- Category: July - August 2009
The evolution of blogs has happened fast. Micro-blogging is fast making its presence felt. According to Wikipedia, micro blogging is a form of multimedia blogging that allows users to send brief text updates or micromedia such as photos or audio clips and publish them, either to be viewed by anyone or by a restricted group which can be chosen by the user. These messages can be submitted by a variety of means, including text messaging, instant messaging, email, digital audio or the web.
The content of a micro-blog differs from a traditional blog in that it is typically smaller in actual size and aggregate file size. A single entry could consist of a single sentence or fragment or an image or a brief, ten second video. However, the purpose of the micro-blog remains similar to that of a traditional blog. Users micro-blog about particular topics that range from the simple, such as "what one is doing at a given moment," to the thematic, such as "sports cars," to business topics, such as particular products. Many micro-blogs provide short commentary on a person-to-person level, share news about a company's products and services, or provide logs of the events of one's life.
The Business World and Micro-Blogging
Today, micro-blogging has transformed into a business tool. Of course, one of the first questions that a company needs to ask is ‘Is micro-blogging relevant to your business?’Also, do your research and find out if your competitors are tapping into this service as well. It is also crucial to know your target audience and if they are using micro-blogging as a tool or monitoring these forums.
For a business, the advantages of using micro-blogging can be numerous:
Micro-blogs establish awareness and expertise for a company. Frequent posts on a particular subject translate into building the brand name of your organization. Do make sure that your company logo and branding is present the micro-blog page. Also, one can link back to a blog so that more information is available. As an example, the T-shirt firm Threadless makes use of Twitter to keep their customers informed.
Micro-blogs also offer a fantastic opportunity to broaden the business network and add contacts. In order to accomplish this, be sure to share useful links and bring value to the audience. Once this is achieved, users are bound to follow.
Although selling on micro-blogs is not encouraged, businesses may utilize it to create awareness about the benefits of goods and services to new markets. Additionally, customer service updates may be provided using this tool. A good example of a company that does this is a Texas-based organic food business -'Whole Foods, which adds value by using Twitter to post on events in the community and organic topics as well.
They can expand your organization’s communications with stakeholders.
Micro-blogging enables you to track conversations about your company and your competition. It also enables you to discover new trends.
A tool such as Twitter is ideal for following news on a specific topic or for asking questions of your peers. Meanwhile, being able to update your status on the move benefits employees who need to keep in regular contact with one another: a single text can generate an update that is immediately fed to an entire group of co-workers. With the wealth of access points that microblogs offer - from Firefox add-ons to iPhone applications - it’s an elegant way to keep people connected, irrespective of time zones or technology.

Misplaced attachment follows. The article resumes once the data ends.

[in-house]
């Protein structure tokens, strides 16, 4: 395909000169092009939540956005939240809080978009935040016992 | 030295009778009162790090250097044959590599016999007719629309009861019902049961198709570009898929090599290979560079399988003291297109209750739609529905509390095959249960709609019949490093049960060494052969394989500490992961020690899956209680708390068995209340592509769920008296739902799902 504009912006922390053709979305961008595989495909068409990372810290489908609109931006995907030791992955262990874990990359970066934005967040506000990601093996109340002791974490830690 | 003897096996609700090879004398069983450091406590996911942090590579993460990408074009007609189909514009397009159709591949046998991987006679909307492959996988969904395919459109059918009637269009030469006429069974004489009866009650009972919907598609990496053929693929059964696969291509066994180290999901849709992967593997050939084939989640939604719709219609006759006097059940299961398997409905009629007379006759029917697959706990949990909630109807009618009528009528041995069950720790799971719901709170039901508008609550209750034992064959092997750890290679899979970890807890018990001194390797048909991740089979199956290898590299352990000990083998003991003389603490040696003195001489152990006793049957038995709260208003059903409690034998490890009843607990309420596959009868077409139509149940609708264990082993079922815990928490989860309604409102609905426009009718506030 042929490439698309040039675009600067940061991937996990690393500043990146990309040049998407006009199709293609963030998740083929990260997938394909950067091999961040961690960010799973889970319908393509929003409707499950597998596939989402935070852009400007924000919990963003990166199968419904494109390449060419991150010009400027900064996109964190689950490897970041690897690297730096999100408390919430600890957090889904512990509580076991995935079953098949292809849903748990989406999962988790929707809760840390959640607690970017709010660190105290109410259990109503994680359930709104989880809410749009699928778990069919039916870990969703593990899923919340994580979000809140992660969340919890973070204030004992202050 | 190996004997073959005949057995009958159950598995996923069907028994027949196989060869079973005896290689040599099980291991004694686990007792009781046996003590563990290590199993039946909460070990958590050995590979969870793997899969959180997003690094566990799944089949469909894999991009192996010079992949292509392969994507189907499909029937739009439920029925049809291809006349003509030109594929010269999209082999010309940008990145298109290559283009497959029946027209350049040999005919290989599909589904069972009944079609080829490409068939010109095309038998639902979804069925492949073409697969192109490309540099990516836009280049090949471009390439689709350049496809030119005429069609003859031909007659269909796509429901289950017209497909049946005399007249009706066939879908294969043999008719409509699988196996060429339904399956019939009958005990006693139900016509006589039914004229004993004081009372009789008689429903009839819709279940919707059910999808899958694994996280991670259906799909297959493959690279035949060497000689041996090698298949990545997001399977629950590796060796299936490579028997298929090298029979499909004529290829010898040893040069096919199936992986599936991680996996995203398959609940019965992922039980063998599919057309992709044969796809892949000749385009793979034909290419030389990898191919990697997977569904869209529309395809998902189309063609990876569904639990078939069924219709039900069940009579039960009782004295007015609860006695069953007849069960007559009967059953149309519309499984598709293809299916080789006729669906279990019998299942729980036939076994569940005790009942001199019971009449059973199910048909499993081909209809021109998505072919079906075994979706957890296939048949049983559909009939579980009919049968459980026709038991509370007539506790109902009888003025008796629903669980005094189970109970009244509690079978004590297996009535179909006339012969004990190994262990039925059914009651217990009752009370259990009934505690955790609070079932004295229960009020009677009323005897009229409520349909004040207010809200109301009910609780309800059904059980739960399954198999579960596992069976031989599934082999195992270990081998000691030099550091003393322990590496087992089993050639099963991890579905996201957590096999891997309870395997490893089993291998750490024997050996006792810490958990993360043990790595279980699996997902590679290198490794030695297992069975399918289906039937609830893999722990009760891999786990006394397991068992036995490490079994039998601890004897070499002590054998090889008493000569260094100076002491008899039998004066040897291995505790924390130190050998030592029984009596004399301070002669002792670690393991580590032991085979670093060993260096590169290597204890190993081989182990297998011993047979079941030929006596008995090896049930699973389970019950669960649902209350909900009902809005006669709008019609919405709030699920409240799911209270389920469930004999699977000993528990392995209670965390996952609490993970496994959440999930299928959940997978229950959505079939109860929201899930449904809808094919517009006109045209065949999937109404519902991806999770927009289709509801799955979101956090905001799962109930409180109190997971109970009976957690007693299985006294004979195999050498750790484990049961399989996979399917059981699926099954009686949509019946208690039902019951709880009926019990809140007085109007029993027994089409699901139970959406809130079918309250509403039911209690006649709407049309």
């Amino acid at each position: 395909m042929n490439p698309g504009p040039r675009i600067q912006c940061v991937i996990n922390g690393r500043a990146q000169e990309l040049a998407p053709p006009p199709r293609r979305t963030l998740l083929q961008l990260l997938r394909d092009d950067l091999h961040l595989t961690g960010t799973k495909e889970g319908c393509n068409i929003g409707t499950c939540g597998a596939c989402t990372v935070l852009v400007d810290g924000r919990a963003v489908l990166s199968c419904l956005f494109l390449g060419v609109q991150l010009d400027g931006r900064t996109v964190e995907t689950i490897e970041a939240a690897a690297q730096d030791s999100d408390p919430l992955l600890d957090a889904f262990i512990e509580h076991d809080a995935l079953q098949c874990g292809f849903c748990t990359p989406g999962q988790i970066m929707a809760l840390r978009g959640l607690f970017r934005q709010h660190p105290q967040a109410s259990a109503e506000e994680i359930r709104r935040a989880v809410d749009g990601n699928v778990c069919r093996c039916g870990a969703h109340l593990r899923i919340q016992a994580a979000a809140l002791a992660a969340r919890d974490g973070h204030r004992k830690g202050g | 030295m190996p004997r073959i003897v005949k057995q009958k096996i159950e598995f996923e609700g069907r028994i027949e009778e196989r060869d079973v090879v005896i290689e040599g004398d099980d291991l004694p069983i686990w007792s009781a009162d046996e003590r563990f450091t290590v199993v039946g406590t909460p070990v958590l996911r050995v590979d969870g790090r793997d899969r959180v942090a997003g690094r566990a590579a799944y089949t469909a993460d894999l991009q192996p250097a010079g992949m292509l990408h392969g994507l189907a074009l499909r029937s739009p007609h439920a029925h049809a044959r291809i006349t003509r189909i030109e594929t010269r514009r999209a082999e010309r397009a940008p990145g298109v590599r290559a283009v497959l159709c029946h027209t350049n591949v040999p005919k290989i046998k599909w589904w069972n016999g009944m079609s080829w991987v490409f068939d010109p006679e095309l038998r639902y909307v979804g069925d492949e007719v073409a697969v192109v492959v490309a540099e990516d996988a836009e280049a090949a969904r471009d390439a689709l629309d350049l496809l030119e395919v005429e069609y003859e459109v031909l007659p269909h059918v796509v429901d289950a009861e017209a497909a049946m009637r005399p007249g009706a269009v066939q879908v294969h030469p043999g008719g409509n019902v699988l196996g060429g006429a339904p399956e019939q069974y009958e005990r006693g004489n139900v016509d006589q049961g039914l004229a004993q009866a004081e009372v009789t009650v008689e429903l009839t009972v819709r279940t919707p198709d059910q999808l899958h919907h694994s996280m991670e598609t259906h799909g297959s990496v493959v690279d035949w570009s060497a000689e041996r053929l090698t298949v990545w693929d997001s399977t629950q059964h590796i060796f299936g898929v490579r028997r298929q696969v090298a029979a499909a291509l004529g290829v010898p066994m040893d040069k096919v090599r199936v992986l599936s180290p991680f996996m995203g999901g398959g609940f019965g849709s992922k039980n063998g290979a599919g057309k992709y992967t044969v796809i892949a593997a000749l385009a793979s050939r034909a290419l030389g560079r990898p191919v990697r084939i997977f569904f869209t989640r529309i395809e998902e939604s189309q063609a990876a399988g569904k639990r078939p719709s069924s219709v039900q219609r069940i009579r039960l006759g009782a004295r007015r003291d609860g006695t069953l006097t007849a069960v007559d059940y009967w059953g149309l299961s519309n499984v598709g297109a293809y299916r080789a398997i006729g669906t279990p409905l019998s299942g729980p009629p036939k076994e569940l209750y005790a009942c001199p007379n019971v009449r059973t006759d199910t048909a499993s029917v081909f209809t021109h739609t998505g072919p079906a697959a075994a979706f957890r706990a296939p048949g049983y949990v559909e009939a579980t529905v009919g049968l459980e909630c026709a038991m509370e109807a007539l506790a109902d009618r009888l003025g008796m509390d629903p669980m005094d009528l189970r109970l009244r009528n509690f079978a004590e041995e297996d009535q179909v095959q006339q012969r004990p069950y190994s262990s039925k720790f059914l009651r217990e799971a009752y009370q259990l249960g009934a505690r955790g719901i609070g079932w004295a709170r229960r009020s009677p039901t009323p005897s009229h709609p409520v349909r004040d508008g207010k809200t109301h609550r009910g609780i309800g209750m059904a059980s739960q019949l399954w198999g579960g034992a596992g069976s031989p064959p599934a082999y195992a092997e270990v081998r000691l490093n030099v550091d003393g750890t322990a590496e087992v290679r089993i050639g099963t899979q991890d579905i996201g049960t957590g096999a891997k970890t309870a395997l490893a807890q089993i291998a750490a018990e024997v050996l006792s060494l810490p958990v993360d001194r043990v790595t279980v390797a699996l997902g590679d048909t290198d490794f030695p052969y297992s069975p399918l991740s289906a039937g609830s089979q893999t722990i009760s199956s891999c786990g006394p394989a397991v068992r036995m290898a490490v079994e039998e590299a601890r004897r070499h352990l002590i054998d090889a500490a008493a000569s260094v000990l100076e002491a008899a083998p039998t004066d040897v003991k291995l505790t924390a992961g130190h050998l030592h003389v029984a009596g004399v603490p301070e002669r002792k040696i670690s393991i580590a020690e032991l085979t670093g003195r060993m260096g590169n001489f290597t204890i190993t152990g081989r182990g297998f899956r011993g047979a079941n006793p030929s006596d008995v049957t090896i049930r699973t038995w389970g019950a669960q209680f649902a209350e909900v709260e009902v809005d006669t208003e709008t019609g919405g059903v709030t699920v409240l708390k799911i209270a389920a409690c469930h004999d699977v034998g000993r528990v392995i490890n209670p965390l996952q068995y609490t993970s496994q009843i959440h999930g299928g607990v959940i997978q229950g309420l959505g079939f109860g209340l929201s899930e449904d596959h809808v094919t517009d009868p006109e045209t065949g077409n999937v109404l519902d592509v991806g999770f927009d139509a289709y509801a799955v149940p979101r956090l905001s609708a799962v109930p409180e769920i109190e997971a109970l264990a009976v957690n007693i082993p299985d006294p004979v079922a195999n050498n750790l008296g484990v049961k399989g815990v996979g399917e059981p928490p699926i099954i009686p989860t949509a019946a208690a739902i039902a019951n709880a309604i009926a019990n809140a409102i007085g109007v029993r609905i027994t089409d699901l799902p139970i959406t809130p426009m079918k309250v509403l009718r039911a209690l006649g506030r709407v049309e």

Of course, like all tools, there can be drawbacks too. It’s worth considering that microblogging is, essentially, an extremely accessible form of publishing and that your posts can appear in Google search results and across the web. So remember, what you write and post shouldn’t get you in trouble with your company or the law. There’s also the risk that, if not managed correctly, microblogging may add to your digital clutter - not reduce it.
Twitter and Company
While Twitter may be the best known micro-blogging tool at the moment, there are others as well. Facebook’s status updates and wall posts make unwitting microbloggers out of its users. In fact, its redesign was a direct response to the growth of Twitter.
Tumblelogs such as tumblr and Soup extend the short-form format to include multimedia content. Yonkly is aimed at users who want to create niche microblogs. The Google-owned Jaiku offers an open source take on the genre. Plurk provides a quirky, timeline-based aesthetic. And Yammer, which won last year’s TechCrunch50, is specifically designed to provide an internal microblogging tool for businesses.
The business-focused Yammer allows companies to host the software themselves but at this point of time, this is the exception, not the rule. Most microblogging services live in the cloud, with all the benefits - and problems - that entails. Twitter, for instance, has grown so rapidly that its servers frequently keel over, resulting in the familiar Fail Whale screen.
Microblogging: The next email?
With 2009 being touted as the year Twitter has taken flight, some are even asking if micro-blogging could be the next email. With email becoming an increasing burden on people’s time, microblogging offers a compelling business communication solution. “Web 2.0 evangelists… say it can facilitate an open-ended corporate culture that values transparency, collaboration and innovation,” says Forbes.com. “Most important, it can be an effective way to build a customer-centric organization that not only communicates authentically but also listens to customers and learns from that interaction.”
For many of us, microblogs still have the novelty value of the latest web-based cultural phenomenon. But, like email, tools such as Twitter are destined to become a central part of our working lives.
By Shanti Anne Morais